Interview with

Jon Henshaw

Out of all of the people that I know, I would classify very few as polymaths — people that are able to make things happen across a wide spectrum of disciplines. This is probably a quotient both of the company that I keep, and of the population at large.  Jon Henshaw is one of those rare few that seems able to do things that most of us (me?) can’t, won’t, or haven’t thought of.

I remember seeing a stack of journalism books that he posted to Facebook. Being both a reader and a builder myself, this sent my curiosity levels through the roof. It seemed to me that this was how people like Jon build their next big thing.

After some prodding, he told me of his plans to build out what was to become Coywolf. I’ve since become a member and watched as he’s built it out into something else entirely, something unexpected, but also something awesome. It’s a new kind of thing, and I think that only Jon Henshaw could have made it for us.

There’s the community, the pro content (which also features a podcast), the news site, and now a CRM (that Jon says is his own unique spin on the concept) in progress.

Quick Insight

[...] the most powerful conversion results come from social proof. When other people promote your product or service because they love using it, you not only get more conversions, you also get higher customer lifetime value.

Coywolf is a pretty complex publishing powerhouse. You’ve got the news site, the education content, the community, etc — why did you choose to use multiple domains as opposed to consolidating everything under one?

There are several reasons why I chose to use multiple TLDs.

  1. I thought it would be a fun experiment to use multiple contextual TLDs because I’ve never seen anyone else do it. Conventional wisdom would say it’s crazy, but I’m holding out hope for accidental brilliance.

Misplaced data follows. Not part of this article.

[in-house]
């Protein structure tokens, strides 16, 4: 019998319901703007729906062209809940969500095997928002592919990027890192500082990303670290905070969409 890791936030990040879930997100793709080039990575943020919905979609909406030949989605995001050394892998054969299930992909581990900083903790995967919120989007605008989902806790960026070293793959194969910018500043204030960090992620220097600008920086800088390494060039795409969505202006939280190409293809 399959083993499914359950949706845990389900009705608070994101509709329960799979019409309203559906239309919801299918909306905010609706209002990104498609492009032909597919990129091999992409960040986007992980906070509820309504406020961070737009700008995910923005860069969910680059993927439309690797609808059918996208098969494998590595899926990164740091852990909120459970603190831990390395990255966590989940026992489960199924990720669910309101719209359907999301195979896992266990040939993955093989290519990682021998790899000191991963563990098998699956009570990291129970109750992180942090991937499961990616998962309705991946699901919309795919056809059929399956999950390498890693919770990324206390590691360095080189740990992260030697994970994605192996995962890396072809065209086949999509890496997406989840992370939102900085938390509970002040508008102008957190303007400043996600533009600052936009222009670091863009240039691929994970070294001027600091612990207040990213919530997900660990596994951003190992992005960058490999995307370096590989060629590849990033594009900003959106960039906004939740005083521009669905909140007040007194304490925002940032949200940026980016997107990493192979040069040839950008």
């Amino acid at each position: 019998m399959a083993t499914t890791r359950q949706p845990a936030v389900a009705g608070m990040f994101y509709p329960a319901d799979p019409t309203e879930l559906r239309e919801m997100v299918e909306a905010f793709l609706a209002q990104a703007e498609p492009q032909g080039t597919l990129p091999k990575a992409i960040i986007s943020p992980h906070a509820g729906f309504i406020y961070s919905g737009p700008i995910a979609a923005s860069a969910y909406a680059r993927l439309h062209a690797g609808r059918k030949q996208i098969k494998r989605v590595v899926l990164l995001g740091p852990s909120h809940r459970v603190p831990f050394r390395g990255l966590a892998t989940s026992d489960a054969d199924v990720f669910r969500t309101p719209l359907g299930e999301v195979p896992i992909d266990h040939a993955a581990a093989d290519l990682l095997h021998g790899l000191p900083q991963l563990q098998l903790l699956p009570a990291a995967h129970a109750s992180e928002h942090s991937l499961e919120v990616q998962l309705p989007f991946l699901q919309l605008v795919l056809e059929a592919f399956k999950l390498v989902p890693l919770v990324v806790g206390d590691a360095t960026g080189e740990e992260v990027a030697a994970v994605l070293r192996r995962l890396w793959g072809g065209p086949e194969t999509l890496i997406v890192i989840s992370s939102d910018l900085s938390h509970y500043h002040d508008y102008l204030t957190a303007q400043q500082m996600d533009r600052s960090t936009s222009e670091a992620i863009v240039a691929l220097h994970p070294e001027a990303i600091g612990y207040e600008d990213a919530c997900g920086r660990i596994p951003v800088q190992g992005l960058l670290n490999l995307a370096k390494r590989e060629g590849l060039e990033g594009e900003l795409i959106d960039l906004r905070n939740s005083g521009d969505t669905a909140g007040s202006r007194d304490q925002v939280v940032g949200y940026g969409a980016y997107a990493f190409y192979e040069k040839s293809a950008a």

2. I wanted each section to be its own thing, and I didn’t want it to be dependent on a single technology. For example, coywolf.pro and coywolf.news use WordPress, coywolf.community uses Discourse, and coywolf.shop uses Shopify. I plan to add more sections with contextual TLDs soon, including coywolf.app, which will use AWS and coywolf.reviews, which will use WordPress.
  3. Using multiple TLDs and technologies means that there’s no single point of failure. If one of the sites is inaccessible for some reason, the rest of the sites should continue to work. And since it’s visually presented as a single site, it just means that one section of the site will be inaccessible.
  4. Each TLD is a single property, which means I’m creating and growing multiple properties, instead of just one. It also allows me to do something different with one of the sections (TLDs) if I ever choose to. For example, I could separate it visually from the other sites, and take it a different direction if it ever makes sense to do that. I see it as a form of future-proofing.